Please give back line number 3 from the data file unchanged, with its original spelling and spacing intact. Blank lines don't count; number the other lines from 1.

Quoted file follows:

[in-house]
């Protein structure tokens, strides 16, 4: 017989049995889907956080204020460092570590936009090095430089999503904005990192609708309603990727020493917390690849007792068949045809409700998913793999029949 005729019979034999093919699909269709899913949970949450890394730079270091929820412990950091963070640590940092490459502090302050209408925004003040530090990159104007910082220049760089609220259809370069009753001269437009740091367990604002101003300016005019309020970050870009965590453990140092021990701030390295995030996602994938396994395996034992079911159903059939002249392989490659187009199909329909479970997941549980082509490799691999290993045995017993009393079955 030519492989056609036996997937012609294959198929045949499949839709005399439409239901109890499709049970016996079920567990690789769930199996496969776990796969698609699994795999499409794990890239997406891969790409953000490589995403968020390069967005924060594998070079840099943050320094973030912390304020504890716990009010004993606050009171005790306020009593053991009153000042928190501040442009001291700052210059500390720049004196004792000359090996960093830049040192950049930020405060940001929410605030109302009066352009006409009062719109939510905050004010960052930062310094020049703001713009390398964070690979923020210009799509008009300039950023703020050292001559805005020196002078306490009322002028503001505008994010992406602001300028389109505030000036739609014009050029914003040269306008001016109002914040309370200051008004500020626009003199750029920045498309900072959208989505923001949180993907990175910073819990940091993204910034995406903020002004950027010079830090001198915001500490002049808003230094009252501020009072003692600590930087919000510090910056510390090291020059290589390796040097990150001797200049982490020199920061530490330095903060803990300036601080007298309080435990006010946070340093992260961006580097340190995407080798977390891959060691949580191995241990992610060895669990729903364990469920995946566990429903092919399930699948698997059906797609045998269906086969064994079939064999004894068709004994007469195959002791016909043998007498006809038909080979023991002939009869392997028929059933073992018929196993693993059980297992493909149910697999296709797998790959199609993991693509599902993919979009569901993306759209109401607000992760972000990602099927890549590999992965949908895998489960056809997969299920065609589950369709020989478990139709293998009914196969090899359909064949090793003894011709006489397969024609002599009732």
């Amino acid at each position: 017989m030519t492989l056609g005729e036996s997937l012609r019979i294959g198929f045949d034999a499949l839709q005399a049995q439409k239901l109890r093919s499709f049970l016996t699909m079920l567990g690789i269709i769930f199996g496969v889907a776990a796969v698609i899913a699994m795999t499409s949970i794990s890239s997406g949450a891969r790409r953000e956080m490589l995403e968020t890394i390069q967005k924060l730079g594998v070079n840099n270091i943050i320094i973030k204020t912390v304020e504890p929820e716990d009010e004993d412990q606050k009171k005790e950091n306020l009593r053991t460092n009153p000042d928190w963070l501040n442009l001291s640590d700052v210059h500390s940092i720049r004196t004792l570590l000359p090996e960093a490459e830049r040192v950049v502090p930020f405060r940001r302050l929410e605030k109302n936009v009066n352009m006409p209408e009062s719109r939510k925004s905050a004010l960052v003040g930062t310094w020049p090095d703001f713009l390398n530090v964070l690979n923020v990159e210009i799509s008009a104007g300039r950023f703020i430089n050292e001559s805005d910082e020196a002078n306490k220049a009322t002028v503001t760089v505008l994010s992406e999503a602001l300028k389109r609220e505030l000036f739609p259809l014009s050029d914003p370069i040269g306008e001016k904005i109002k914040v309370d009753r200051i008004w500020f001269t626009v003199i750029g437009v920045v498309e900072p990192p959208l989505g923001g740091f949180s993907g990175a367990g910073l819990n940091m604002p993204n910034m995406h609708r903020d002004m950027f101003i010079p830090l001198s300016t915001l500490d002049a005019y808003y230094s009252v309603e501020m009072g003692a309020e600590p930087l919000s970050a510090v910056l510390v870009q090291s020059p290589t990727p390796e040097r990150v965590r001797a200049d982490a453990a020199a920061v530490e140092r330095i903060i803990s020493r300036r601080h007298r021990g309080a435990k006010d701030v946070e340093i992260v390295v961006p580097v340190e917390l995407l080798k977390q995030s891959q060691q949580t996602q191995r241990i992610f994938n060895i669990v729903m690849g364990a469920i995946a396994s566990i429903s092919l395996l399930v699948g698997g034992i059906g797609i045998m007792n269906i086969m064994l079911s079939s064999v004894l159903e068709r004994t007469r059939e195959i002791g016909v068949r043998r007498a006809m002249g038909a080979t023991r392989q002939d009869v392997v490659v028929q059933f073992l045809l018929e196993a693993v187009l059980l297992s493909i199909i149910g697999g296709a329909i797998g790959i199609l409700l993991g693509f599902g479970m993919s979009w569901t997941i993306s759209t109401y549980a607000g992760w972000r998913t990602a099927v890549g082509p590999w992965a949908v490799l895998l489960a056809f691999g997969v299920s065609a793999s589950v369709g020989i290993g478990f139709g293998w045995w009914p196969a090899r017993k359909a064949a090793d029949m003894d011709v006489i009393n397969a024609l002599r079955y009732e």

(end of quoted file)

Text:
């Amino acid at each position: 017989m030519t492989l056609g005729e036996s997937l012609r019979i294959g198929f045949d034999a499949l839709q005399a049995q439409k239901l109890r093919s499709f049970l016996t699909m079920l567990g690789i269709i769930f199996g496969v889907a776990a796969v698609i899913a699994m795999t499409s949970i794990s890239s997406g949450a891969r790409r953000e956080m490589l995403e968020t890394i390069q967005k924060l730079g594998v070079n840099n270091i943050i320094i973030k204020t912390v304020e504890p929820e716990d009010e004993d412990q606050k009171k005790e950091n306020l009593r053991t460092n009153p000042d928190w963070l501040n442009l001291s640590d700052v210059h500390s940092i720049r004196t004792l570590l000359p090996e960093a490459e830049r040192v950049v502090p930020f405060r940001r302050l929410e605030k109302n936009v009066n352009m006409p209408e009062s719109r939510k925004s905050a004010l960052v003040g930062t310094w020049p090095d703001f713009l390398n530090v964070l690979n923020v990159e210009i799509s008009a104007g300039r950023f703020i430089n050292e001559s805005d910082e020196a002078n306490k220049a009322t002028v503001t760089v505008l994010s992406e999503a602001l300028k389109r609220e505030l000036f739609p259809l014009s050029d914003p370069i040269g306008e001016k904005i109002k914040v309370d009753r200051i008004w500020f001269t626009v003199i750029g437009v920045v498309e900072p990192p959208l989505g923001g740091f949180s993907g990175a367990g910073l819990n940091m604002p993204n910034m995406h609708r903020d002004m950027f101003i010079p830090l001198s300016t915001l500490d002049a005019y808003y230094s009252v309603e501020m009072g003692a309020e600590p930087l919000s970050a510090v910056l510390v870009q090291s020059p290589t990727p390796e040097r990150v965590r001797a200049d982490a453990a020199a920061v530490e140092r330095i903060i803990s020493r300036r601080h007298r021990g309080a435990k006010d701030v946070e340093i992260v390295v961006p580097v340190e917390l995407l080798k977390q995030s891959q060691q949580t996602q191995r241990i992610f994938n060895i669990v729903m690849g364990a469920i995946a396994s566990i429903s092919l395996l399930v699948g698997g034992i059906g797609i045998m007792n269906i086969m064994l079911s079939s064999v004894l159903e068709r004994t007469r059939e195959i002791g016909v068949r043998r007498a006809m002249g038909a080979t023991r392989q002939d009869v392997v490659v028929q059933f073992l045809l018929e196993a693993v187009l059980l297992s493909i199909i149910g697999g296709a329909i797998g790959i199609l409700l993991g693509f599902g479970m993919s979009w569901t997941i993306s759209t109401y549980a607000g992760w972000r998913t990602a099927v890549g082509p590999w992965a949908v490799l895998l489960a056809f691999g997969v299920s065609a793999s589950v369709g020989i290993g478990f139709g293998w045995w009914p196969a090899r017993k359909a064949a090793d029949m003894d011709v006489i009393n397969a024609l002599r079955y009732e």